Plant associations, or natural plant communities, are the finest scale of the U.S. National Vegetation Classification and are based on repeated patterns of species combinations (e.g., Narrowleaf Cottonwood / Thinleaf Alder Woodland).
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In order to manage, restore and protect Colorado wetlands adequately, we must know what types exist, their functions and attributes, relative frequency or rarity, and distribution across the landscape. CNHP created the Field Guide to the Wetland and Riparian Plant Associations of Colorado to assist landowners and managers in the protection of wetland habitat and wetland-dependent species and to establish a basis for focusing wetland research, land management, and conservation efforts where they will be most effective and beneficial.
CNHP tracks most natural plant communities in Colorado.
Golden banner flowers on display at Rocky Mountain National Park. Lexine Long, CNHP.
The unit of classification used in the guide is the plant association, the most basic level of the U.S. National Vegetation Classification (USNVC) standard. Each association is assigned a name based on the scientific names of the diagnostic species that have a high degree of constancy between wetland locations. In the association names, plant species used in the name occurring in the same stratum are separated by the "-" symbol, and those occurring in different strata of the vegetation are separated by the "/" symbol (e.g., Quercus macrocarpa/Corylus cornuta-Corylus americana Woodland).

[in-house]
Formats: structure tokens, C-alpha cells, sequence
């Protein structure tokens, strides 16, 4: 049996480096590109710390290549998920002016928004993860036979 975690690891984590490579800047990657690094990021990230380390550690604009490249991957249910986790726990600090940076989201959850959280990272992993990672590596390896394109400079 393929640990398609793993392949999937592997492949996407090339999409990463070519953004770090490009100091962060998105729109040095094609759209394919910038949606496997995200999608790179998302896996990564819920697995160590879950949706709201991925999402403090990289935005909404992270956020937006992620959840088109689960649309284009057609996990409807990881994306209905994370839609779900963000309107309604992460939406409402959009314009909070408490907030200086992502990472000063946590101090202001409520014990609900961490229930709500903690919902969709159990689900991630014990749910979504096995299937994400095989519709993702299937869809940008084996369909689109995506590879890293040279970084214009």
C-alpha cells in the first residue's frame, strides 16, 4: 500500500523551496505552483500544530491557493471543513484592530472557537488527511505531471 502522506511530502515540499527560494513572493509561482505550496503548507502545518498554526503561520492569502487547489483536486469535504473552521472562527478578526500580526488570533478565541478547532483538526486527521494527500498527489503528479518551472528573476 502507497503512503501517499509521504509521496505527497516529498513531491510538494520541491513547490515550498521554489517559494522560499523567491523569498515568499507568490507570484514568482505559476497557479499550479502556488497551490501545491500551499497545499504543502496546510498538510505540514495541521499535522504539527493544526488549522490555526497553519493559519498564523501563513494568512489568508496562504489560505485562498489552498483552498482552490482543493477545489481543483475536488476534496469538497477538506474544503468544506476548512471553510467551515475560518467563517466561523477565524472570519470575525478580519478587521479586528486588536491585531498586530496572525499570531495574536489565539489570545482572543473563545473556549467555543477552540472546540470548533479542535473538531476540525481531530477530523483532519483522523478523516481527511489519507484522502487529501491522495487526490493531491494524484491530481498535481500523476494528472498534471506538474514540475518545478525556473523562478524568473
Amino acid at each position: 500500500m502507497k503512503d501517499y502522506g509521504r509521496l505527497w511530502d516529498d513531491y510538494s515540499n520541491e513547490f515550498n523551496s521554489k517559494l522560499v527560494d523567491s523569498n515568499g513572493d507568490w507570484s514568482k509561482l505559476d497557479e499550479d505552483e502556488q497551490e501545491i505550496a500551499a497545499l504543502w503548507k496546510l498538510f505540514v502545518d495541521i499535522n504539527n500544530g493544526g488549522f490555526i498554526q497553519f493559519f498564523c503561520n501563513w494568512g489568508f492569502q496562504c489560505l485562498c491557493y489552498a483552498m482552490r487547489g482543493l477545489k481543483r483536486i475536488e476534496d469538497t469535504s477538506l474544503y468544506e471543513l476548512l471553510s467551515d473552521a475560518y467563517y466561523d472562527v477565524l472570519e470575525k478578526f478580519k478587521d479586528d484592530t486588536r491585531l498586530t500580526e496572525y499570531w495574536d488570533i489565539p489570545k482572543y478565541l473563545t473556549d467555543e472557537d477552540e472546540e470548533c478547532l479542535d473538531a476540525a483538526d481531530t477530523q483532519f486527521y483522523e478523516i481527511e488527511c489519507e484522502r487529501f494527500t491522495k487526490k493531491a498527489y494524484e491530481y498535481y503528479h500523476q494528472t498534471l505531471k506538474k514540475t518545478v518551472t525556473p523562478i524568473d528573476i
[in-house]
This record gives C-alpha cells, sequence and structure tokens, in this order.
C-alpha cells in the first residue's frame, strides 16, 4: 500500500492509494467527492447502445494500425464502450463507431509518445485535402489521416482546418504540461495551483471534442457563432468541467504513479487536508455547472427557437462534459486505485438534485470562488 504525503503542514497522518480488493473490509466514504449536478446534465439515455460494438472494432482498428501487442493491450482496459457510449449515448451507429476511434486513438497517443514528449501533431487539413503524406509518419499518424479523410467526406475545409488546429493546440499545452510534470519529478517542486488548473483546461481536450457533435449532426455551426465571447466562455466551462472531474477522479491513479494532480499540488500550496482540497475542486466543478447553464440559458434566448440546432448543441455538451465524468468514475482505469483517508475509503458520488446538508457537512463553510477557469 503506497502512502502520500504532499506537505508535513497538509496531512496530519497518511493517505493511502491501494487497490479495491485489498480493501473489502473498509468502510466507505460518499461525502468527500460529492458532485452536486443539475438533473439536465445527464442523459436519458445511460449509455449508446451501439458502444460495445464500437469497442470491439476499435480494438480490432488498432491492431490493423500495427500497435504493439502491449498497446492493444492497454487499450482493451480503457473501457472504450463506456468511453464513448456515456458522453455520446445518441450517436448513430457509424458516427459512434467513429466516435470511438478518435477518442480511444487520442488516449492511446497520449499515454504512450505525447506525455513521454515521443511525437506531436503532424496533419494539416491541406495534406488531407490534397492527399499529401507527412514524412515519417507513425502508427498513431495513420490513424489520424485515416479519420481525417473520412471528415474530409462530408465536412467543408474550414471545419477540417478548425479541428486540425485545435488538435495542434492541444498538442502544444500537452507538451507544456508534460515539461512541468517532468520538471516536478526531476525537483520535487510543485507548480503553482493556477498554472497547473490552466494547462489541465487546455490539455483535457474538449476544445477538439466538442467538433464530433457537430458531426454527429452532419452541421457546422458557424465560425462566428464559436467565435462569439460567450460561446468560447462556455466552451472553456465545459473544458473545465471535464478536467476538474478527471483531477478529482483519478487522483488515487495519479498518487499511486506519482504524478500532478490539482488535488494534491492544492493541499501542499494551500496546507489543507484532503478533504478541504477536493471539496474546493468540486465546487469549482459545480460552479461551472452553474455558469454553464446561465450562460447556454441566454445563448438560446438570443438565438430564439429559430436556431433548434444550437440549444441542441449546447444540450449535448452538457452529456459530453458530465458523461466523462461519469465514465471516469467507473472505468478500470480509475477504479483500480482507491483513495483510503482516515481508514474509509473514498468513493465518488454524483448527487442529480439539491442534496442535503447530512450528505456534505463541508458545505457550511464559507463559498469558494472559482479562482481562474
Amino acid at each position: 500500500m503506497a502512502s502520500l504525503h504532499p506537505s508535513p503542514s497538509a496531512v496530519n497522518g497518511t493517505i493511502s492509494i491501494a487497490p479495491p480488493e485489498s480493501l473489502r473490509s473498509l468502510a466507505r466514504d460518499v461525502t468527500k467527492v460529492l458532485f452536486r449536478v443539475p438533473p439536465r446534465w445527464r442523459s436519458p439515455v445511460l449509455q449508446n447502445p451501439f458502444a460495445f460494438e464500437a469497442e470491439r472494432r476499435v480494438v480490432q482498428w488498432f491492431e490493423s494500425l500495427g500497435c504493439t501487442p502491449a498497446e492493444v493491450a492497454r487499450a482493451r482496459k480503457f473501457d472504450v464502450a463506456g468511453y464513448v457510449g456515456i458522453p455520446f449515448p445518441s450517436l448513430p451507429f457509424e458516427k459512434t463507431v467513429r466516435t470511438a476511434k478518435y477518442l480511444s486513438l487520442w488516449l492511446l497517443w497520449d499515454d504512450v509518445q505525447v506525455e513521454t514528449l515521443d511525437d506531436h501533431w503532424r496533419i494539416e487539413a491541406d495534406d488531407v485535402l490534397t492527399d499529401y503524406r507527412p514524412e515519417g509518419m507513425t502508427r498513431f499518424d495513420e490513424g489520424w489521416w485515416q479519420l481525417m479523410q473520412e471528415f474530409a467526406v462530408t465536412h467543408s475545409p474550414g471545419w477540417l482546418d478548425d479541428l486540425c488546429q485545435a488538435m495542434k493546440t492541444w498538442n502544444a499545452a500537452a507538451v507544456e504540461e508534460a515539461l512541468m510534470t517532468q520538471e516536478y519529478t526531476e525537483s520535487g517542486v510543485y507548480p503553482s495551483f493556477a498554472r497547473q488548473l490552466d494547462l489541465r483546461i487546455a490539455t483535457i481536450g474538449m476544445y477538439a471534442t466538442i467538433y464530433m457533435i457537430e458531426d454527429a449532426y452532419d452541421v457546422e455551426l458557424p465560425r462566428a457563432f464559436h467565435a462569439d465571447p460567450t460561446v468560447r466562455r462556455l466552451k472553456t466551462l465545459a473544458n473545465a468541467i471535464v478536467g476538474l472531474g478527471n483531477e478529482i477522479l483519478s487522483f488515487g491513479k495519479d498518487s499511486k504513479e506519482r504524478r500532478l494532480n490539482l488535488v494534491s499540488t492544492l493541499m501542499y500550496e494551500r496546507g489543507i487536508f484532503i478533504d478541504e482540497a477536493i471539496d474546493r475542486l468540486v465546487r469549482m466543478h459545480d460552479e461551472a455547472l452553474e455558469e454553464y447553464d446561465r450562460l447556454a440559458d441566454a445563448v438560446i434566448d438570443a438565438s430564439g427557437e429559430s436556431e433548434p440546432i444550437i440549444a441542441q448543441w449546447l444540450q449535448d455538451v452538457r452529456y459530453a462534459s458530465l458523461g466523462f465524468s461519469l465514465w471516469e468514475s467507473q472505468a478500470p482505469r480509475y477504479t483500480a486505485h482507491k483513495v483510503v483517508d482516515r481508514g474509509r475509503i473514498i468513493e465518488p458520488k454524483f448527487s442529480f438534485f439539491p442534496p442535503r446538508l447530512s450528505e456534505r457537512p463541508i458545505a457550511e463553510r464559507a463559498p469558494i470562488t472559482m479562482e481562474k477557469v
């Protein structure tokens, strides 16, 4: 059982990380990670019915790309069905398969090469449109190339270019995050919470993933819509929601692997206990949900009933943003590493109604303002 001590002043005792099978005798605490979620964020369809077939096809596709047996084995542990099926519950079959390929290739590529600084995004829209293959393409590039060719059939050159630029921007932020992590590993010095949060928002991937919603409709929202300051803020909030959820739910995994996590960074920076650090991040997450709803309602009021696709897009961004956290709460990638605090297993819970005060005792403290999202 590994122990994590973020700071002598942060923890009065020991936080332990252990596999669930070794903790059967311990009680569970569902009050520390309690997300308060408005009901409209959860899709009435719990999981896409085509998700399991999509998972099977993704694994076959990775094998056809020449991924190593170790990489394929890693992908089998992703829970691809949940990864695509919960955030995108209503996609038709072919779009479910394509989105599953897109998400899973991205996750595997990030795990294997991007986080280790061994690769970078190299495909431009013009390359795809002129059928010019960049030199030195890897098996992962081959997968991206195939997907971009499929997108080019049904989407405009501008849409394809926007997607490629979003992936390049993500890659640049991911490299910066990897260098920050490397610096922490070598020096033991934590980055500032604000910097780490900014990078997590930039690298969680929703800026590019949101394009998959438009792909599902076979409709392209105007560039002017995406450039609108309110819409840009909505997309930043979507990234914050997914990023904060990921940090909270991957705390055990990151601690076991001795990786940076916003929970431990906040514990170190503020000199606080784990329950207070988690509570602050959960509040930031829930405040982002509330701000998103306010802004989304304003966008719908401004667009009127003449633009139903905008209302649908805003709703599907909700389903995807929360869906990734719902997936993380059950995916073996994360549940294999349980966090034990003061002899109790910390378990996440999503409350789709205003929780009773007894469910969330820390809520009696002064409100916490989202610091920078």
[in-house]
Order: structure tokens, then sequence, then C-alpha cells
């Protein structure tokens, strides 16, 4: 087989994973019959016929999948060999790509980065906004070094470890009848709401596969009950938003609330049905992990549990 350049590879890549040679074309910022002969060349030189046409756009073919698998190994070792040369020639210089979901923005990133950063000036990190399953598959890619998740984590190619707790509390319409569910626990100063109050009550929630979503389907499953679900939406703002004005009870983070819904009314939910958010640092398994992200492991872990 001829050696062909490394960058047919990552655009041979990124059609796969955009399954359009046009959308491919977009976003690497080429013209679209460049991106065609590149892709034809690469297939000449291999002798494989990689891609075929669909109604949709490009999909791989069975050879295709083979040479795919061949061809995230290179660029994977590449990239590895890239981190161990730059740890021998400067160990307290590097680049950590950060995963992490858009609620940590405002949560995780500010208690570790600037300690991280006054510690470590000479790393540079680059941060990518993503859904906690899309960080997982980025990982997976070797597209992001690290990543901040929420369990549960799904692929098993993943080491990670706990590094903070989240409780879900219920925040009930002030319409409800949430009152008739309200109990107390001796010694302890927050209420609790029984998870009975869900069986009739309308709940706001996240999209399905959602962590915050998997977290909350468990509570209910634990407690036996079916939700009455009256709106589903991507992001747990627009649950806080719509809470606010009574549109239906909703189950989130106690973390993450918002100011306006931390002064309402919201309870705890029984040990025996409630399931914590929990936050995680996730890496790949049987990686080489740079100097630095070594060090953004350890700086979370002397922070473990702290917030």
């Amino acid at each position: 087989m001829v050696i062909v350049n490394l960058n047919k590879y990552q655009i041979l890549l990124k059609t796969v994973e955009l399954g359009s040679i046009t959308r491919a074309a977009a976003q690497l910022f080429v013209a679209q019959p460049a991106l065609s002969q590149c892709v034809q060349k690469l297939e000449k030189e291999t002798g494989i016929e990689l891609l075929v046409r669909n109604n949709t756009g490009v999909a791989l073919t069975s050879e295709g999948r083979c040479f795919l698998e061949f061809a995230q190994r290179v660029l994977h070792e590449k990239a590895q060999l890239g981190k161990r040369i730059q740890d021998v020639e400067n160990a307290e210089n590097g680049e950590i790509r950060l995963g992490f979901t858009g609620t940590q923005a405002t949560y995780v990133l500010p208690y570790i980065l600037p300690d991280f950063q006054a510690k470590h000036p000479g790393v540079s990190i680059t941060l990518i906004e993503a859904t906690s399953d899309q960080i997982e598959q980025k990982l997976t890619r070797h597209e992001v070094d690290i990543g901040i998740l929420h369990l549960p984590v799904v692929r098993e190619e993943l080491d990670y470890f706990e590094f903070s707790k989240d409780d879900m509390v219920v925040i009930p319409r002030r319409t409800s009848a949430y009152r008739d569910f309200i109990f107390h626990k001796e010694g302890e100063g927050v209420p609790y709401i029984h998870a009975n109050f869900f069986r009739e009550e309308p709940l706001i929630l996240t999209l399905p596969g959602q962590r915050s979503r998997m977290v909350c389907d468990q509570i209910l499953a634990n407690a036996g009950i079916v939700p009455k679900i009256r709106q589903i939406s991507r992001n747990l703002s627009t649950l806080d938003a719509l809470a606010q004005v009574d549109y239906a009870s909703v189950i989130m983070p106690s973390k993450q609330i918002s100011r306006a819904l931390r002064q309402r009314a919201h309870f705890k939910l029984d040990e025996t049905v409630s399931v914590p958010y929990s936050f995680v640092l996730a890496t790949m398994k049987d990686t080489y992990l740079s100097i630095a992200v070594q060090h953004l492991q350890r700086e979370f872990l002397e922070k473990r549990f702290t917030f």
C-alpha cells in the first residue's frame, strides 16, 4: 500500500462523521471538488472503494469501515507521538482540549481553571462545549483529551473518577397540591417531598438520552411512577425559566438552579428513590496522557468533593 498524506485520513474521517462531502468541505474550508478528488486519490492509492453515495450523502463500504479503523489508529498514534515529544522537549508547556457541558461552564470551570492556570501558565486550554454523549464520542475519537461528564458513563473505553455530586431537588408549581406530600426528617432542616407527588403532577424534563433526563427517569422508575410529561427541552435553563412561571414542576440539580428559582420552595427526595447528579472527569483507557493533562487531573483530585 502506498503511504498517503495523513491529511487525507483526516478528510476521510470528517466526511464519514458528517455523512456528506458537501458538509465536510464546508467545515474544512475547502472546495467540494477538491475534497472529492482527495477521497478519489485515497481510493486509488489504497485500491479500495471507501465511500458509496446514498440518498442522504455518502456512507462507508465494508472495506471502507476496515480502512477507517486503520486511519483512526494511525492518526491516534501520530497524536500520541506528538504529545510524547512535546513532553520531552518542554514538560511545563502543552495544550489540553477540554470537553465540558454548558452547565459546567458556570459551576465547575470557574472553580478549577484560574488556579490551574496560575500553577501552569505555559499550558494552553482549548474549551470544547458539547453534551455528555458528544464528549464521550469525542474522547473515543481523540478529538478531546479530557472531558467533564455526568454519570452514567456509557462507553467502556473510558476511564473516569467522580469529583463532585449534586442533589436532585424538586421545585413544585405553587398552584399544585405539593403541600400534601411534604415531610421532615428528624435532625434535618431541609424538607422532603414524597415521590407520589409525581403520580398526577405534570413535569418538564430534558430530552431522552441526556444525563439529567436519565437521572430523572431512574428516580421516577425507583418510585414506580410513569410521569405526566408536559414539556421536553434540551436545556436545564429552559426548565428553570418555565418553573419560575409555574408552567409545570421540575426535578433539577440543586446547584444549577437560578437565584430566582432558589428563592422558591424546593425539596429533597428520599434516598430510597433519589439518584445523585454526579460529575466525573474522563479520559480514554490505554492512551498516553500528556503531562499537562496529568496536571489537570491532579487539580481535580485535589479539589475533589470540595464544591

As a rule, the diagnostic species for associations are consistently present (constant) in occurrences of the community. In situations where a diagnostic species is not consistently present in occurrences of a community, that species is placed in parentheses. For example Populus deltoides-(Salix amygdaloides)/Salix exigua Woodland means Populus deltoides and Salix exigua are present in most of the stands while Salix amygdaloides may not be.
Profiles of 184 associations are presented in the guide. These associations are based on floristic data from samples collected in thousands of vegetation stands throughout Colorado. In spite of the large sample size, sampling efforts were not necessarily uniform across all habitat types of the state, and data gaps remain. There are undoubtedly additional types which have yet to be identified and many of the associations described may be further subdivided in the future.
A dichotomous key to the wetland and riparian associations of Colorado begins on page 17. Because species identification is a critical requirement for the identification of most associations, drawings of dominant species are included where possible. However, for many species more detailed information will be required, and the reader is urged to consult the many keys and field guides available for this purpose.